Emotions and Problem Definition in Mediation

Leonard Riskin and I have written an article that will appear in the summer issue of the George Mason Law Review. Because we are concerned that many mediation sessions are characterized by a narrow, law-and-litigation-oriented problem definition, the article proposes several mechanisms to encourage parties to choose the problem definition for their mediation. Do they … Continue reading Emotions and Problem Definition in Mediation

Hall Street v. Mattel Oral Argument Yesterday by Sarah Cole

The parties in Hall Street argued their case on November 7, 2007. While the argument was difficult to follow, I thought I could discern some of the justices’ points of view. Chief Justice Roberts suggested that when parties agree to expand judicial review of arbitration awards, they take themselves outside the scope of the Federal … Continue reading Hall Street v. Mattel Oral Argument Yesterday by Sarah Cole

Corporate Use and Perceptions of ADR and What It Could Suggest for Legal Education

Fulbright and Jaworski’s recently-released Fourth Annual Litigation Trends Survey Findings include an intriguing snapshot regarding corporations’ use and views of their dispute resolution process options.  The survey is based on responses from 305 participants—general counsel, associate general counsel, vice-presidents & general counsel, and deputy general counsel—who work for publicly and privately held companies in the … Continue reading Corporate Use and Perceptions of ADR and What It Could Suggest for Legal Education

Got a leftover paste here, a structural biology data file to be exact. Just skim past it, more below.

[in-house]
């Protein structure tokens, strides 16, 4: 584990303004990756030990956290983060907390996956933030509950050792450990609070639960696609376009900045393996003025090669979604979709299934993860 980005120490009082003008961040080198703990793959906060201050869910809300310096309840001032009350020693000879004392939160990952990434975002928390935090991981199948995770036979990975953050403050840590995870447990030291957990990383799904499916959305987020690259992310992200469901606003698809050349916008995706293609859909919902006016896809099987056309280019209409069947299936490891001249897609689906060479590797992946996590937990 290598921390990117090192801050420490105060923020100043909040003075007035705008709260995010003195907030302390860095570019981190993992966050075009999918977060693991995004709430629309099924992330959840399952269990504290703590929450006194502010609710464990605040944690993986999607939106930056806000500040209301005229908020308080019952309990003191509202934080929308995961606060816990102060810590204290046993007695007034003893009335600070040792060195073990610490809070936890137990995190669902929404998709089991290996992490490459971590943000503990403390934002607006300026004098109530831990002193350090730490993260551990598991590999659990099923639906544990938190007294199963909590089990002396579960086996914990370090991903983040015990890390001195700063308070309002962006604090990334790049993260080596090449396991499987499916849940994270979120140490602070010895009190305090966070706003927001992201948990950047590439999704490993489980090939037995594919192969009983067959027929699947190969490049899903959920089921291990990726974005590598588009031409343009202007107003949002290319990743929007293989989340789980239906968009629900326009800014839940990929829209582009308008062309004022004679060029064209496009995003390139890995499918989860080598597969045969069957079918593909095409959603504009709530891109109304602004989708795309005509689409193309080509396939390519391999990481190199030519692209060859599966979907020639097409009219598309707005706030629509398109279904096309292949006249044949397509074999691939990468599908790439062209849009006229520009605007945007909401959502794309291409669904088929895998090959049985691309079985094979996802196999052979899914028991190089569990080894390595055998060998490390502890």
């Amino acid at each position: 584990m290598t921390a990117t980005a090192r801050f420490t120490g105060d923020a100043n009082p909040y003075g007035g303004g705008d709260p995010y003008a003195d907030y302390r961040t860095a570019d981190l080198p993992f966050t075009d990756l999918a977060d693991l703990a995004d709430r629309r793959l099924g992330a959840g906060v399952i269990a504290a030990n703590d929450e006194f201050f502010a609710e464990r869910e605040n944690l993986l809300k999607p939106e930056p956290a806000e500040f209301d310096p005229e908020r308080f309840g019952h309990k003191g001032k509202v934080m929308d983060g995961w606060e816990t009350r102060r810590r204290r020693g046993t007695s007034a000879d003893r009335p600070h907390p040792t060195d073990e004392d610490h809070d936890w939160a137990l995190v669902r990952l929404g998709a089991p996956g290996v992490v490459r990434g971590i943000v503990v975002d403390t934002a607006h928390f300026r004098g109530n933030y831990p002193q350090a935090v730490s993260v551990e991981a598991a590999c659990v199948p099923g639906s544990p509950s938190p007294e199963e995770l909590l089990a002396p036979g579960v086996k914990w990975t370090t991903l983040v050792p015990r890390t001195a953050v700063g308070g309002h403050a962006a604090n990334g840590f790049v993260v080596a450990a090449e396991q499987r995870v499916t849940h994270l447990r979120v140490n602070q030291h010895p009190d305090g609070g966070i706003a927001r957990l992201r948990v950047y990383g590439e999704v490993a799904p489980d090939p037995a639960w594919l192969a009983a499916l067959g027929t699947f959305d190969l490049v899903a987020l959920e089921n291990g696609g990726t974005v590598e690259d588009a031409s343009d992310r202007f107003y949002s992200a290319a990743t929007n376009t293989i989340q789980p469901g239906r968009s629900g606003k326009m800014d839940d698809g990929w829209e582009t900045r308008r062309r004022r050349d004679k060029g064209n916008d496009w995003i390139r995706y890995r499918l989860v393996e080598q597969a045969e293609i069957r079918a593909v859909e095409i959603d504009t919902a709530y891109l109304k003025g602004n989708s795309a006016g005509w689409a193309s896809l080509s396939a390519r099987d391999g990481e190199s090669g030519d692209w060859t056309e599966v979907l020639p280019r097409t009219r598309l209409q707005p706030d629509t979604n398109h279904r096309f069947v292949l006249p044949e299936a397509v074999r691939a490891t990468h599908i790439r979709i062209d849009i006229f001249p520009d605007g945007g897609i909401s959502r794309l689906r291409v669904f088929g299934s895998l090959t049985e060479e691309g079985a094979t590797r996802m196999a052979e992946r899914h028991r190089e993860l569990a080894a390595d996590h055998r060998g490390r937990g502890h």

Argument this Week in Hall Street Associates v. Mattel

Hall St. Assocs., L.L.C. v. Mattel, Inc., 196 F. App’x 476 (9th Cir. 2006), cert. granted, 127 S. Ct. 2875 (May 29, 2007) Argument: November 7, 2007 By Sarah Cole Listen to the Podcast Issue: Whether the Federal Arbitration Act (“FAA”) prohibits federal courts from enforcing “a post-dispute agreement to review an arbitration award for … Continue reading Argument this Week in Hall Street Associates v. Mattel

New California Data on Employment Arbitration

When California legislators decided to require arbitration providers to disclose certain information about their arbitrations, they were probably focused on helping individual people who faced the prospect of participating in an arbitration proceeding.  But the resulting data is also allowing us get an overall look at the status and effects of private arbitration, at least … Continue reading New California Data on Employment Arbitration